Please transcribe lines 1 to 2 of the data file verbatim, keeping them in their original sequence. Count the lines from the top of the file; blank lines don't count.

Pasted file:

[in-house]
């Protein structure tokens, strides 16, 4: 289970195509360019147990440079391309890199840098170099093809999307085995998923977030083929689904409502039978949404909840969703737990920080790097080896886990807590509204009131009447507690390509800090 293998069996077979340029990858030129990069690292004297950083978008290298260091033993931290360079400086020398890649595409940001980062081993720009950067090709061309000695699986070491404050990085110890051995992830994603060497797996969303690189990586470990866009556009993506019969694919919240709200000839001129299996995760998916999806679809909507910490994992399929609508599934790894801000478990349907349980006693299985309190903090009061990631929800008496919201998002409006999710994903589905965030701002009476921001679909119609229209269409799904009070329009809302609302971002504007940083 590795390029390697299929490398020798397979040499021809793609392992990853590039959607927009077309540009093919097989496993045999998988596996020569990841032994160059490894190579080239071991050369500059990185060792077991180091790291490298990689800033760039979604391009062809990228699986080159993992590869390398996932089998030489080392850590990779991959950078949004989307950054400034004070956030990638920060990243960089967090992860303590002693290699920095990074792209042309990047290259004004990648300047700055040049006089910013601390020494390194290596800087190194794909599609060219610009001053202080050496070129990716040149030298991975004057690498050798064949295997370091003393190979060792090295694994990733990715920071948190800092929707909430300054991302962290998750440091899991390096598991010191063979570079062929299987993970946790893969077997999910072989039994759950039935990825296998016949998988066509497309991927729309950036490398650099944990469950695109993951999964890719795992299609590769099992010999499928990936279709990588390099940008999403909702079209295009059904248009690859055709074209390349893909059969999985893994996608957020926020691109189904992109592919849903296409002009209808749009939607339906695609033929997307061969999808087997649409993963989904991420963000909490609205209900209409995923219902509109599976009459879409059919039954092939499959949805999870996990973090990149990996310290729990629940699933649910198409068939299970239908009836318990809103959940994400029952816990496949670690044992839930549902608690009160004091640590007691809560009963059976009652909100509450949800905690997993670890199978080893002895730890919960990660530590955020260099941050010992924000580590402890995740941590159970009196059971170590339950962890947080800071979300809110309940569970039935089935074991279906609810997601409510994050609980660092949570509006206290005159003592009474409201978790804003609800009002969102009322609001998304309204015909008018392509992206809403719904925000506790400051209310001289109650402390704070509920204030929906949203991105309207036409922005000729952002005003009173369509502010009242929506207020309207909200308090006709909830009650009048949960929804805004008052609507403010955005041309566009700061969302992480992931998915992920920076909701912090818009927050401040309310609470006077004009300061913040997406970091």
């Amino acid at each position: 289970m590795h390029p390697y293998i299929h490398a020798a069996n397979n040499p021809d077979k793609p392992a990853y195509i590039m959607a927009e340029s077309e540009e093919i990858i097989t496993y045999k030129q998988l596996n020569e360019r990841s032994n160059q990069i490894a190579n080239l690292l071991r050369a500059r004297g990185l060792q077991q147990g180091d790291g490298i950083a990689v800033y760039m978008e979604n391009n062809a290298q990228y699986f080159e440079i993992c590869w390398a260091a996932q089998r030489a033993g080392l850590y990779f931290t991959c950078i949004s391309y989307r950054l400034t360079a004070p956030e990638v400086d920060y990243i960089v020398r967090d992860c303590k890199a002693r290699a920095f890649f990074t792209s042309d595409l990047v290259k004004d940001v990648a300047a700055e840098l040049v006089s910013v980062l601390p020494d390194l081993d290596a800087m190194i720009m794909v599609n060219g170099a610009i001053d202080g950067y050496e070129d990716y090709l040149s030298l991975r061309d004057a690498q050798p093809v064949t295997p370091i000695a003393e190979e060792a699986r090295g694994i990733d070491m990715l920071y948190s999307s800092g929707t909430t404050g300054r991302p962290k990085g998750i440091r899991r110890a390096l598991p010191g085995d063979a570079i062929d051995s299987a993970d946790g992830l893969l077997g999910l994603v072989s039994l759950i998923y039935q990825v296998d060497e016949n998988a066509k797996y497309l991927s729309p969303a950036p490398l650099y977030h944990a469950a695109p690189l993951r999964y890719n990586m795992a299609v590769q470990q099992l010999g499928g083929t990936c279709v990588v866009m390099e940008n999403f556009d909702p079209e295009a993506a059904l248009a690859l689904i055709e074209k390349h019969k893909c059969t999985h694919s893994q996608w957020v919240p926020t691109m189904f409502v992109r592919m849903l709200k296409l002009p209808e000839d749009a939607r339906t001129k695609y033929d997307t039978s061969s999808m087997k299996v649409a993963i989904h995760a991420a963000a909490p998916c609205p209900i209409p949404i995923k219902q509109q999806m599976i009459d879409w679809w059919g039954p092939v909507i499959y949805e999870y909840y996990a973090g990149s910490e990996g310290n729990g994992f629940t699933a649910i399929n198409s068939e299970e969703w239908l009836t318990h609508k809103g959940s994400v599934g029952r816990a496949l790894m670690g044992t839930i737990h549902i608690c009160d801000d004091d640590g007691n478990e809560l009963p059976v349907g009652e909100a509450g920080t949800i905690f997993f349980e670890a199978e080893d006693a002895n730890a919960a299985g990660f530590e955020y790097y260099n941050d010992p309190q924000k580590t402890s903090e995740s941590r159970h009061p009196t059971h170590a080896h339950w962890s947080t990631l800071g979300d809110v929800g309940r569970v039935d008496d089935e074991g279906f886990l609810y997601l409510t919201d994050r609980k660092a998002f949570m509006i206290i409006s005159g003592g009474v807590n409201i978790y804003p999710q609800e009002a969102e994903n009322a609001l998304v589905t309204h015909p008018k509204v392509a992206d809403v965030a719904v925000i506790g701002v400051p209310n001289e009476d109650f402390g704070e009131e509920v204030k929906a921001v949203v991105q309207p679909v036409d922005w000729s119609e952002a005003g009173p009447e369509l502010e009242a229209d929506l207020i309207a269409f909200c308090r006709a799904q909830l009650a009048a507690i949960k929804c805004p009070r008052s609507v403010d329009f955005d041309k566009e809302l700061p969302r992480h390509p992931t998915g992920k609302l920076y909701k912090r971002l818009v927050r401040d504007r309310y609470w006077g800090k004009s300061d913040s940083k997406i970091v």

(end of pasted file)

[in-house]
């Protein structure tokens, strides 16, 4: 289970195509360019147990440079391309890199840098170099093809999307085995998923977030083929689904409502039978949404909840969703737990920080790097080896886990807590509204009131009447507690390509800090 293998069996077979340029990858030129990069690292004297950083978008290298260091033993931290360079400086020398890649595409940001980062081993720009950067090709061309000695699986070491404050990085110890051995992830994603060497797996969303690189990586470990866009556009993506019969694919919240709200000839001129299996995760998916999806679809909507910490994992399929609508599934790894801000478990349907349980006693299985309190903090009061990631929800008496919201998002409006999710994903589905965030701002009476921001679909119609229209269409799904009070329009809302609302971002504007940083 590795390029390697299929490398020798397979040499021809793609392992990853590039959607927009077309540009093919097989496993045999998988596996020569990841032994160059490894190579080239071991050369500059990185060792077991180091790291490298990689800033760039979604391009062809990228699986080159993992590869390398996932089998030489080392850590990779991959950078949004989307950054400034004070956030990638920060990243960089967090992860303590002693290699920095990074792209042309990047290259004004990648300047700055040049006089910013601390020494390194290596800087190194794909599609060219610009001053202080050496070129990716040149030298991975004057690498050798064949295997370091003393190979060792090295694994990733990715920071948190800092929707909430300054991302962290998750440091899991390096598991010191063979570079062929299987993970946790893969077997999910072989039994759950039935990825296998016949998988066509497309991927729309950036490398650099944990469950695109993951999964890719795992299609590769099992010999499928990936279709990588390099940008999403909702079209295009059904248009690859055709074209390349893909059969999985893994996608957020926020691109189904992109592919849903296409002009209808749009939607339906695609033929997307061969999808087997649409993963989904991420963000909490609205209900209409995923219902509109599976009459879409059919039954092939499959949805999870996990973090990149990996310290729990629940699933649910198409068939299970239908009836318990809103959940994400029952816990496949670690044992839930549902608690009160004091640590007691809560009963059976009652909100509450949800905690997993670890199978080893002895730890919960990660530590955020260099941050010992924000580590402890995740941590159970009196059971170590339950962890947080800071979300809110309940569970039935089935074991279906609810997601409510994050609980660092949570509006206290005159003592009474409201978790804003609800009002969102009322609001998304309204015909008018392509992206809403719904925000506790400051209310001289109650402390704070509920204030929906949203991105309207036409922005000729952002005003009173369509502010009242929506207020309207909200308090006709909830009650009048949960929804805004008052609507403010955005041309566009700061969302992480992931998915992920920076909701912090818009927050401040309310609470006077004009300061913040997406970091």